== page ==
Blog post by: Juliana Viola, Intern at Affectiva
Today in the US and around the world, women are undeniably underrepresented in politics. American women make up just 19.4% of Congress and 24.9% of state legislators. Globally, just ten women serve as head of state and nine as head of government. This lack of diversity brings huge consequences; time and time again, studies have documented how diversity can spur workplace innovation and boost productivity. Therefore, increasing the representation of women, specifically women of color, in government offices would likely lead to a more effective government.
Along the same vein, as an avid news junkie, I have often noticed homogeneity in the panel discussions I watch on TV. Political panels in particular are often comprised of mostly men. I wondered how I could capture metrics about how panel members emote and participate in the discussion, and how these metrics might vary by gender. For example, how is airtime split between men and women? Since the American public relies on political talk shows for perspective, these panels would ideally represent a diversity of voices to interpret objective information.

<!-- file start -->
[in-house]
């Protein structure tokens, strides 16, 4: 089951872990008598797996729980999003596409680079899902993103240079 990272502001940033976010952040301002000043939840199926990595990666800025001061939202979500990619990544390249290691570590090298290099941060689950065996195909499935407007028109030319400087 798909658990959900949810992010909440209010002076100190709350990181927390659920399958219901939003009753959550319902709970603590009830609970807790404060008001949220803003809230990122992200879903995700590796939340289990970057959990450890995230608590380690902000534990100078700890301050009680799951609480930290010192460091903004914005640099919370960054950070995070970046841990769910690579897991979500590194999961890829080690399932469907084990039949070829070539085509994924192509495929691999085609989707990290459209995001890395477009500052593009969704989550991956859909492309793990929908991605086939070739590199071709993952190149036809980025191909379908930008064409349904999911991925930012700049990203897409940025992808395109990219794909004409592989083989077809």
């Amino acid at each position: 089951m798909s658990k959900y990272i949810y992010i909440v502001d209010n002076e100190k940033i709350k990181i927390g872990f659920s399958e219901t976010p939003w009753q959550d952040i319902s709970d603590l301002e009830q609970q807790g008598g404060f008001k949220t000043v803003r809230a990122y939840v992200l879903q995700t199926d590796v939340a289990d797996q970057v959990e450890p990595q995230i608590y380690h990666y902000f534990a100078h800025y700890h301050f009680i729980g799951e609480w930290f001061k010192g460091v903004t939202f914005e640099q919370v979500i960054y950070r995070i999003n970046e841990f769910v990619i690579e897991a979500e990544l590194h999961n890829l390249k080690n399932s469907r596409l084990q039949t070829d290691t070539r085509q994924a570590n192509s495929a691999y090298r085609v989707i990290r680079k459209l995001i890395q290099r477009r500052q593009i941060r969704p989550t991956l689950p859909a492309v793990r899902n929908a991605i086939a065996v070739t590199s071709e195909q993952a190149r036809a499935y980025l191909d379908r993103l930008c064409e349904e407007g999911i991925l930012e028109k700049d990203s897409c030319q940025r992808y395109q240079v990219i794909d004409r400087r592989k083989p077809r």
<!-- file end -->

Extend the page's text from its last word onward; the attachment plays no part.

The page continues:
I also wondered about the emotional climate of these debates. Which emotions are most prevalent in news debates, and what might this data suggest about the state of American politics?
In order to answer the above questions, I downloaded a few thousand publicly available videos of news panel debates, using search terms like "Fox News panel discussion," "George Stephanopoulos Powerhouse Roundtable," and "Meet the Press panel" to generate the results.
In order to obtain emotion metrics about each video, I uploaded all of the videos to Affectiva's Emotion as a Service platform. These emotion metrics are estimated by automatically analyzing the facial expressions of the panelists in the video.
Next, in order to analyze how verbally assertive men versus women are, I examined how quickly male versus female panelists grabbed the floor following a pause in the conversation. To do this, I removed the audio from the video files, and processed the audio using Affectiva's speech-based gender estimation model, which is able to predict the gender of the person speaking in an audio file. I performed this analysis on a subset of my entire data set: a collection of CNN debates and a collection of Fox News debates.
For the full article and relevant charts, go to: